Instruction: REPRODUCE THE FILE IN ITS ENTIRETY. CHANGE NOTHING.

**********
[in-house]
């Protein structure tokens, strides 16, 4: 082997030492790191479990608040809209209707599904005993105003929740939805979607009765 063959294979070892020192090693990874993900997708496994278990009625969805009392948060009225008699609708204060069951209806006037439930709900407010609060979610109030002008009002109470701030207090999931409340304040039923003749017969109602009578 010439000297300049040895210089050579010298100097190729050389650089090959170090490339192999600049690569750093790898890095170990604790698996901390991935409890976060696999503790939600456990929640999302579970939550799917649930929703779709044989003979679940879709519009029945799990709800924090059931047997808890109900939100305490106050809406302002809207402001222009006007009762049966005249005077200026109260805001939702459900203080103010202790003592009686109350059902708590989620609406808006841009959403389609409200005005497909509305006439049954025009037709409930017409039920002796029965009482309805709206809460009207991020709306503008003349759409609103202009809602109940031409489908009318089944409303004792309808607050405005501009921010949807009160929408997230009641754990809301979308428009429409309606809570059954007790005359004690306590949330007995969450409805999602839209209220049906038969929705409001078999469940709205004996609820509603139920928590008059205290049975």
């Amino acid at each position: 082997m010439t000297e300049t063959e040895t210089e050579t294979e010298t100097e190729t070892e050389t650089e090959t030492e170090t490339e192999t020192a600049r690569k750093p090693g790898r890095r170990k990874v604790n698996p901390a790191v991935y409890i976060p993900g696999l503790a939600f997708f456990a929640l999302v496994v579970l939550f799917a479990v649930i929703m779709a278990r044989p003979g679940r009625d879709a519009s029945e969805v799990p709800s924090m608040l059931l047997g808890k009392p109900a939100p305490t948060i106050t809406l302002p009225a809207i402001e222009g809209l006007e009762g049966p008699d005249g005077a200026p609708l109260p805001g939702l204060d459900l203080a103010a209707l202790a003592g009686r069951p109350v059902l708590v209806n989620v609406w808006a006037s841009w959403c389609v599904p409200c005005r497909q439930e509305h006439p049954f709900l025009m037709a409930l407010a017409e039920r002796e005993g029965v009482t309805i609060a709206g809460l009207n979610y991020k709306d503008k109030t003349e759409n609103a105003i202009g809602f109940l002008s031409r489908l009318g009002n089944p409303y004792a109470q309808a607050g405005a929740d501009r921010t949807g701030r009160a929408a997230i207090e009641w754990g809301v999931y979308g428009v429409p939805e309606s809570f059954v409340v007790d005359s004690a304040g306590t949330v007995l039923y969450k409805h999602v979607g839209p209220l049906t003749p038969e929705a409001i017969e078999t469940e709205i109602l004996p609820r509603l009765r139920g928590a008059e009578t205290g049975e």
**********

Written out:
[in-house]
């Protein structure tokens, strides 16, 4: 082997030492790191479990608040809209209707599904005993105003929740939805979607009765 063959294979070892020192090693990874993900997708496994278990009625969805009392948060009225008699609708204060069951209806006037439930709900407010609060979610109030002008009002109470701030207090999931409340304040039923003749017969109602009578 010439000297300049040895210089050579010298100097190729050389650089090959170090490339192999600049690569750093790898890095170990604790698996901390991935409890976060696999503790939600456990929640999302579970939550799917649930929703779709044989003979679940879709519009029945799990709800924090059931047997808890109900939100305490106050809406302002809207402001222009006007009762049966005249005077200026109260805001939702459900203080103010202790003592009686109350059902708590989620609406808006841009959403389609409200005005497909509305006439049954025009037709409930017409039920002796029965009482309805709206809460009207991020709306503008003349759409609103202009809602109940031409489908009318089944409303004792309808607050405005501009921010949807009160929408997230009641754990809301979308428009429409309606809570059954007790005359004690306590949330007995969450409805999602839209209220049906038969929705409001078999469940709205004996609820509603139920928590008059205290049975």
């Amino acid at each position: 082997m010439t000297e300049t063959e040895t210089e050579t294979e010298t100097e190729t070892e050389t650089e090959t030492e170090t490339e192999t020192a600049r690569k750093p090693g790898r890095r170990k990874v604790n698996p901390a790191v991935y409890i976060p993900g696999l503790a939600f997708f456990a929640l999302v496994v579970l939550f799917a479990v649930i929703m779709a278990r044989p003979g679940r009625d879709a519009s029945e969805v799990p709800s924090m608040l059931l047997g808890k009392p109900a939100p305490t948060i106050t809406l302002p009225a809207i402001e222009g809209l006007e009762g049966p008699d005249g005077a200026p609708l109260p805001g939702l204060d459900l203080a103010a209707l202790a003592g009686r069951p109350v059902l708590v209806n989620v609406w808006a006037s841009w959403c389609v599904p409200c005005r497909q439930e509305h006439p049954f709900l025009m037709a409930l407010a017409e039920r002796e005993g029965v009482t309805i609060a709206g809460l009207n979610y991020k709306d503008k109030t003349e759409n609103a105003i202009g809602f109940l002008s031409r489908l009318g009002n089944p409303y004792a109470q309808a607050g405005a929740d501009r921010t949807g701030r009160a929408a997230i207090e009641w754990g809301v999931y979308g428009v429409p939805e309606s809570f059954v409340v007790d005359s004690a304040g306590t949330v007995l039923y969450k409805h999602v979607g839209p209220l049906t003749p038969e929705a409001i017969e078999t469940e709205i109602l004996p609820r509603l009765r139920g928590a008059e009578t205290g049975e």